Our long-term plan is turning around the Welsh economy: since 2010, unemployment has fallen, manufacturing industry has created 12,000 jobs and the Welsh economy has grown faster than any other part of the United Kingdom.
Does the Secretary of State agree that key to rebalancing the economy is getting a proper grip of the public finances? Does he share my shock and horror at the recent TaxPayers Alliance report that exposes the enormous amount of waste in the public sector in Wales?
With his eagle and sharp eye on the care of the public finances, my hon. Friend makes a really important point. I was actually shocked by some of the examples from the TaxPayers Alliance that we have read. Clearly, the Welsh Government and the entire public sector in Wales need to get a much stronger grip on the disciplines of cost control and to get on top of managing the national finances.
Provisional results from the annual survey of hours and earnings by the Office for National Statistics show that Wales is at the bottom of the pay table and is the only part of the British state where earnings have gone down. Does that not indicate that the Welsh Government need to be empowered with a wide portfolio of fiscal powers—the Secretary of State has supported that for Scotland—as direct control from Westminster is clearly failing?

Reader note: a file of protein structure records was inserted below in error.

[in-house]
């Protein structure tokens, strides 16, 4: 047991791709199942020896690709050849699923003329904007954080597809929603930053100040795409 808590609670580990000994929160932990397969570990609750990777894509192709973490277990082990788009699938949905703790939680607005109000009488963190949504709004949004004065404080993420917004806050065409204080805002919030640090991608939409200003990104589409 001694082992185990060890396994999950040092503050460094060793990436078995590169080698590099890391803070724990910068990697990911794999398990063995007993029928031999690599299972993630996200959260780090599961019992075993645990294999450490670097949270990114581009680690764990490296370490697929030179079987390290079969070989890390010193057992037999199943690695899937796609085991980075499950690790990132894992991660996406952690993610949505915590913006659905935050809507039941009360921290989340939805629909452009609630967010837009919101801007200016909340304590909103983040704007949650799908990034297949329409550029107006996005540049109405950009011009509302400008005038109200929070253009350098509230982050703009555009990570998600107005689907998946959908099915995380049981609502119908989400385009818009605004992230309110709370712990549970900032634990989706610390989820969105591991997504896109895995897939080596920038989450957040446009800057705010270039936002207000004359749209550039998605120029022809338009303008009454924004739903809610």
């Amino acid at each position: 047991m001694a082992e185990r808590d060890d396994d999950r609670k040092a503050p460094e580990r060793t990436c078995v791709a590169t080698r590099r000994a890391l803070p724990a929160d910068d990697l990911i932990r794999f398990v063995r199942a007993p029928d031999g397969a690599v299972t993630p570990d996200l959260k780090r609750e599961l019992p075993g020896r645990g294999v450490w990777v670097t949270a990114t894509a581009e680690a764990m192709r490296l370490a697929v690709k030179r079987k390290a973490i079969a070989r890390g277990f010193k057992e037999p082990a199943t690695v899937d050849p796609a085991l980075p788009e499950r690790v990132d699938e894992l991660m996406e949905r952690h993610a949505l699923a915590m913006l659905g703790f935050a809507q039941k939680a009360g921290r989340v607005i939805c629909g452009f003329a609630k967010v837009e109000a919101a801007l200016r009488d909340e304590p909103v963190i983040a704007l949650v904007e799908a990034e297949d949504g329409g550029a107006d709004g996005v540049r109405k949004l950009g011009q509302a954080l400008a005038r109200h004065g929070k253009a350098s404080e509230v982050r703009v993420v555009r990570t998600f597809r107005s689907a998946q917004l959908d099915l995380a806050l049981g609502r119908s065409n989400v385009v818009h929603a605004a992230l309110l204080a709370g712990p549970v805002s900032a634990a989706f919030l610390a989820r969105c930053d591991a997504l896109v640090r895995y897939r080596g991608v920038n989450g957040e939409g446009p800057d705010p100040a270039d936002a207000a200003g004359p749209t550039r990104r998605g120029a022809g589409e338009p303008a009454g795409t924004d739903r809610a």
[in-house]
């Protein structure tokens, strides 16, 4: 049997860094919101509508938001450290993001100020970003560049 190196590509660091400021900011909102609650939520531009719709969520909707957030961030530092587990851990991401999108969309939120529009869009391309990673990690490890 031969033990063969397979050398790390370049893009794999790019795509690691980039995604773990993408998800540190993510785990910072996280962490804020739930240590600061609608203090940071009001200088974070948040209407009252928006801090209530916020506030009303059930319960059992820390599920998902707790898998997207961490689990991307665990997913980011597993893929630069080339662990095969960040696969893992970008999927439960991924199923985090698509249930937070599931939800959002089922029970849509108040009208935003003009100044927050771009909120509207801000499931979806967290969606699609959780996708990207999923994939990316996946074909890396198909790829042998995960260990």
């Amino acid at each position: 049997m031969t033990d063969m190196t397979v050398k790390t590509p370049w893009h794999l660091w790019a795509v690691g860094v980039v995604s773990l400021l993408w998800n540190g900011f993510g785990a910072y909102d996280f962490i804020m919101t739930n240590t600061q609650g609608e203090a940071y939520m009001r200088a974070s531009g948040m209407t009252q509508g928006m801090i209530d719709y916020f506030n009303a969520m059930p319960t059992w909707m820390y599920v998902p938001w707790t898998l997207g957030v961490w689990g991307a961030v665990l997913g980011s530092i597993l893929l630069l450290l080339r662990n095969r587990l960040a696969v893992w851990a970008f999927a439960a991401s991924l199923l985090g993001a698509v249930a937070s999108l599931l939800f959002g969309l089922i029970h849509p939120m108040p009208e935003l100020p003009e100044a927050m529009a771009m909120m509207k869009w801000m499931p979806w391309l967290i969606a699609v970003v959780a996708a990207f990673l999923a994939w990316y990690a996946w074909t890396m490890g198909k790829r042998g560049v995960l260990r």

I agree with the hon. Gentleman that the Welsh Government need more fiscal tools. They need the responsibility of income tax devolution to encourage them to be a more financially responsible Administration. The point that he makes about earnings is also important. That is why he should be giving full-throated support to the steps that we are taking to drive up wage levels and end the curse of low pay in Wales.